In order not to bore you with the details, we’ll stick to the major credit changes and not dive too deeply into the specifics, which you’ll be able to easily research on your own once you have a clearer idea of where to start. Many credits have been renamed or combined into new credits, we’ll just list the brand new credits for BD+C to keep it simple for now.

New Credits:

  • Integrative Design: (1 point) looks at early and collaborative project discussions and models to find opportunities for synergies between disciplines to achieve greater efficiencies throughout the project in energy and water.
  • Location and Transportation:
    • LEED for Neighborhood Development: encourages the pursuit of the LEED ND rating system and a streamlined path for pursuing Location and Transportation points.
  • Sustainable Sites:
    • Site Assessment: an early site analysis to evaluate Topography, Hydrology, Climate, Vegetation, Soils, Human use and Human health effects.
  • Water Efficiency:
    • Outdoor Water Use Reduction: PREREQUISITE – requirement for landscape water use reduction by 30% through EPA’s WaterSense Water Budget tool or no irrigation.
    • Building-Level Water Metering: PREREQUISITE – requirement for measuring whole building water use.
    • Cooling Tower Water Use: additional analysis of water sources and maximization of water cycles.
    • Water Metering: must submeter a minimum of two water end uses.
  • Energy & Atmosphere:
    • Building Level Energy Metering: PREREQUISITE – additional metering of whole building energy uses
    • Advanced Energy Metering: meter any end uses that are 10% or more of total building energy, must connect meters to BAS with data loging
    • Demand Response: (building reducing or shifting the electricity demand during peak periods in response to time-based rates or other forms of financial incentives)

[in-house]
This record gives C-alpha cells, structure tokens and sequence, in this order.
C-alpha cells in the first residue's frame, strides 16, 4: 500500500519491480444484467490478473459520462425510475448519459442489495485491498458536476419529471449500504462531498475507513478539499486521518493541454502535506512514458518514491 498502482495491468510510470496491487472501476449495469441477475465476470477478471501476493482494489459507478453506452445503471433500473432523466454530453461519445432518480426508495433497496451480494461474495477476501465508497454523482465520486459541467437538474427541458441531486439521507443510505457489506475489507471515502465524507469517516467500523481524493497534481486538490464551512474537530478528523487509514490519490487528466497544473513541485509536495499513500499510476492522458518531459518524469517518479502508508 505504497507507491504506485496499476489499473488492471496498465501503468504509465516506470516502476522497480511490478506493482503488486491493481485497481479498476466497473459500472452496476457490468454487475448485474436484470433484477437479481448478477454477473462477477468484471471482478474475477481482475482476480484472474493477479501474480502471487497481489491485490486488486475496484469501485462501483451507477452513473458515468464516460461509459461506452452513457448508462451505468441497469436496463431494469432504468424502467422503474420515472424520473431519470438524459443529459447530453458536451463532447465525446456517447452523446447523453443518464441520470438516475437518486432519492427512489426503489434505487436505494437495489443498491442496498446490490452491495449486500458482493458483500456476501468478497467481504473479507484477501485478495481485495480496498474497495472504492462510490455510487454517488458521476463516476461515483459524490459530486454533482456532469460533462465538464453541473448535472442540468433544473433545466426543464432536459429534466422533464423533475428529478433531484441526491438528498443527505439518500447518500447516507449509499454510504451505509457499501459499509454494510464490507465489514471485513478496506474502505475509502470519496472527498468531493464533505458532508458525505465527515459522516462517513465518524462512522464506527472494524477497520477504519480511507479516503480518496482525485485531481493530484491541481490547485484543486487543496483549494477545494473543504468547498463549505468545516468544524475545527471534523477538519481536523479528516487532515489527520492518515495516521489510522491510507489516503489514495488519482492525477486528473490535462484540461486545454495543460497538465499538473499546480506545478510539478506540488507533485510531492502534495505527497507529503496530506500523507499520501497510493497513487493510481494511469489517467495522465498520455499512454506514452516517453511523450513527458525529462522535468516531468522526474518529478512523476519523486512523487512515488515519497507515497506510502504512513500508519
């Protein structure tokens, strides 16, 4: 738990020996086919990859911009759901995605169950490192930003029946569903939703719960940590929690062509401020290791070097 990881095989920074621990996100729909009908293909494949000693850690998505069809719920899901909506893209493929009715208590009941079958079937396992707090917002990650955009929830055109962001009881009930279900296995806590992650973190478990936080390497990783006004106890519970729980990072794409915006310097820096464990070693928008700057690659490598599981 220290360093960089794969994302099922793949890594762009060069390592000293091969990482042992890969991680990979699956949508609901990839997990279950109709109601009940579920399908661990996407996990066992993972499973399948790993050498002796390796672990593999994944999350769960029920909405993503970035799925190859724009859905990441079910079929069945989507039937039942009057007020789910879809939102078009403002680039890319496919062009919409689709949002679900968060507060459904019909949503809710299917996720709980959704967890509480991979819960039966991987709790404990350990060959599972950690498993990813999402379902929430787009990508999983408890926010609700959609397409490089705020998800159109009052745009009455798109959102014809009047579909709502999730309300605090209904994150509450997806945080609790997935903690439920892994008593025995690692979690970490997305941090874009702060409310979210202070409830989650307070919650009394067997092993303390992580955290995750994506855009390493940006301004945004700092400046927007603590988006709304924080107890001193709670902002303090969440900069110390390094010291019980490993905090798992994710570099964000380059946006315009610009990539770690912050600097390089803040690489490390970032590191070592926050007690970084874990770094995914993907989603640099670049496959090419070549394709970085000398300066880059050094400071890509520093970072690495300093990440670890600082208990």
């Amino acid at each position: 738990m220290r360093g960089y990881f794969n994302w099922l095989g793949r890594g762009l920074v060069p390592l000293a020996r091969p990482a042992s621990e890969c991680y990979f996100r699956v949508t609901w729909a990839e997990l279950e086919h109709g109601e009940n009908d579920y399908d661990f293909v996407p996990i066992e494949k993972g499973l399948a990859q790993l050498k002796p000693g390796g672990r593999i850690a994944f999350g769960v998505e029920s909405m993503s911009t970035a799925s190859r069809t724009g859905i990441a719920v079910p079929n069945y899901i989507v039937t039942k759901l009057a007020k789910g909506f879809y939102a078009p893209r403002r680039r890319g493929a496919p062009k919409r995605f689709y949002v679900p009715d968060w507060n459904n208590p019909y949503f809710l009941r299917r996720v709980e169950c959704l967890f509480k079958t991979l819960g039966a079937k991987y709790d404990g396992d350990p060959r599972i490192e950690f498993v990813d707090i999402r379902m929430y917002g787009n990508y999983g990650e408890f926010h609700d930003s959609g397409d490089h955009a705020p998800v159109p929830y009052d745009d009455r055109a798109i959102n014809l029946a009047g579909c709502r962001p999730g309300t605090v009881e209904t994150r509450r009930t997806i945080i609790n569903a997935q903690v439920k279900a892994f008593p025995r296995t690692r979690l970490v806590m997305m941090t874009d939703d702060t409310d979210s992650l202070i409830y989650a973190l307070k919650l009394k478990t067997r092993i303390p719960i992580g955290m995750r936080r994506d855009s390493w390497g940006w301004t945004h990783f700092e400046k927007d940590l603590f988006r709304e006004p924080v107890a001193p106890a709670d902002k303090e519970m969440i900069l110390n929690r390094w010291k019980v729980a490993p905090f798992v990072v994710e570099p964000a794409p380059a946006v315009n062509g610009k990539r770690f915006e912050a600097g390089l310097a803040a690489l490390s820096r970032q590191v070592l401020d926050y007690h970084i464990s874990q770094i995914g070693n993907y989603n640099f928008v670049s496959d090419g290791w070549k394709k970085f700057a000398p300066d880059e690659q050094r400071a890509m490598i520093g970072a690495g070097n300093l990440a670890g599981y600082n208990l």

• Incorporate systems into the design to allow for demand response integration
      • Include demand response in commissioning scope
  • Materials and Resources:
    • Construction and Demolition Waste Management Planning: projects must set target percentage for waste reduction and reporting of diversion rates
    • Building Product Disclosure and Optimization: Environmental Product Declarations
      • Creates transparency of environmental life cycle impacts of products and selection of products with less environmentally harmful life cycles
      • Products must provide EPDs (Environmental Product Declaration) from manufacturer
      • Local production
    • Building Product Disclosure and Optimization: Sourcing of Raw Materials
      • Creates transparency of in sourcing of raw materials and selection of materials that are more appropriately sourced
      • Products can earn credit for manufacturers that provide information on land use practices, extraction locations and labor practices etc.
      • Local production
    • Building Product Disclosure and Optimization: Material Ingredient Reporting
      • Creates transparency in material composition and selection of products with optimized ingredients
      • Products can earn credit for meeting programs such as Health Product Declaration, Cradle2Cradle, etc.
      • Local production
      • Supply chain optimization
  • Indoor Environmental Quality:
    • Interior Lighting: Addresses lighting quality and controls requirements (from previous 2009 credit “Controllability of Systems – Lighting”)
    • Acoustic Performance: (previously available in Schools and Healtcare)
      • Room noise levels
      • Speech privacy
      • Sound isolation
      • Reverberation time
      • Paging, masking and sound reinforcement systems

Major Changes:

  • Minimum Energy Performance: ASHRAE 90.1-2010 now required – Demonstrate an improvement of 5% for new construction, 3% for major renovations, or 2% for core and shell projects in the proposed building performance rating compared with the baseline building performance rating.